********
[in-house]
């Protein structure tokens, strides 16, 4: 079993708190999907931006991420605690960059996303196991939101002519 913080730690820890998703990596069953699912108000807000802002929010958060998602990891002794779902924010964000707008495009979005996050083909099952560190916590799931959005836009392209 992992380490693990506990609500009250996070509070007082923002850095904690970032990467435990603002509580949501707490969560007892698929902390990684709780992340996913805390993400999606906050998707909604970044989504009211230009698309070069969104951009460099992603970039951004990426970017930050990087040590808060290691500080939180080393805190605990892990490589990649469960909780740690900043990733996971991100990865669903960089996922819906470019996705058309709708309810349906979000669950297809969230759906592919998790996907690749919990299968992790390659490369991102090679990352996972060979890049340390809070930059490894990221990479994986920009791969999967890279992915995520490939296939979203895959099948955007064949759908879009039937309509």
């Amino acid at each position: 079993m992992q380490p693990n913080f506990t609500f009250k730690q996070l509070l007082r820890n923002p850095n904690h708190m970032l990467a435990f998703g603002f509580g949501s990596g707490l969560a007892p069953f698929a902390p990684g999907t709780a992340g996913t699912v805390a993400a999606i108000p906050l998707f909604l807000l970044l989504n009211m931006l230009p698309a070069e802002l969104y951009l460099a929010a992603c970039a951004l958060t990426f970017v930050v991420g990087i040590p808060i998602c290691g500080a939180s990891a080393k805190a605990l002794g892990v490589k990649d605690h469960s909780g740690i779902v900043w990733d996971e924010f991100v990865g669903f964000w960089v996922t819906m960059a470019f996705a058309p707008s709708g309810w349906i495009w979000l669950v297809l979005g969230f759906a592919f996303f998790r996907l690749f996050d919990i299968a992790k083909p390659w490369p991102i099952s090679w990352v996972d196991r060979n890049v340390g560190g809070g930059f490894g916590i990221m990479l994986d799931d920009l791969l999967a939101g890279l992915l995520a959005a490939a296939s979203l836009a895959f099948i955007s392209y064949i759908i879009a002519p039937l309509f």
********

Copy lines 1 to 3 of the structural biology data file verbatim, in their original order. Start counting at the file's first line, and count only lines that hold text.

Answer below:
[in-house]
């Protein structure tokens, strides 16, 4: 079993708190999907931006991420605690960059996303196991939101002519 913080730690820890998703990596069953699912108000807000802002929010958060998602990891002794779902924010964000707008495009979005996050083909099952560190916590799931959005836009392209 992992380490693990506990609500009250996070509070007082923002850095904690970032990467435990603002509580949501707490969560007892698929902390990684709780992340996913805390993400999606906050998707909604970044989504009211230009698309070069969104951009460099992603970039951004990426970017930050990087040590808060290691500080939180080393805190605990892990490589990649469960909780740690900043990733996971991100990865669903960089996922819906470019996705058309709708309810349906979000669950297809969230759906592919998790996907690749919990299968992790390659490369991102090679990352996972060979890049340390809070930059490894990221990479994986920009791969999967890279992915995520490939296939979203895959099948955007064949759908879009039937309509």
């Amino acid at each position: 079993m992992q380490p693990n913080f506990t609500f009250k730690q996070l509070l007082r820890n923002p850095n904690h708190m970032l990467a435990f998703g603002f509580g949501s990596g707490l969560a007892p069953f698929a902390p990684g999907t709780a992340g996913t699912v805390a993400a999606i108000p906050l998707f909604l807000l970044l989504n009211m931006l230009p698309a070069e802002l969104y951009l460099a929010a992603c970039a951004l958060t990426f970017v930050v991420g990087i040590p808060i998602c290691g500080a939180s990891a080393k805190a605990l002794g892990v490589k990649d605690h469960s909780g740690i779902v900043w990733d996971e924010f991100v990865g669903f964000w960089v996922t819906m960059a470019f996705a058309p707008s709708g309810w349906i495009w979000l669950v297809l979005g969230f759906a592919f996303f998790r996907l690749f996050d919990i299968a992790k083909p390659w490369p991102i099952s090679w990352v996972d196991r060979n890049v340390g560190g809070g930059f490894g916590i990221m990479l994986d799931d920009l791969l999967a939101g890279l992915l995520a959005a490939a296939s979203l836009a895959f099948i955007s392209y064949i759908i879009a002519p039937l309509f």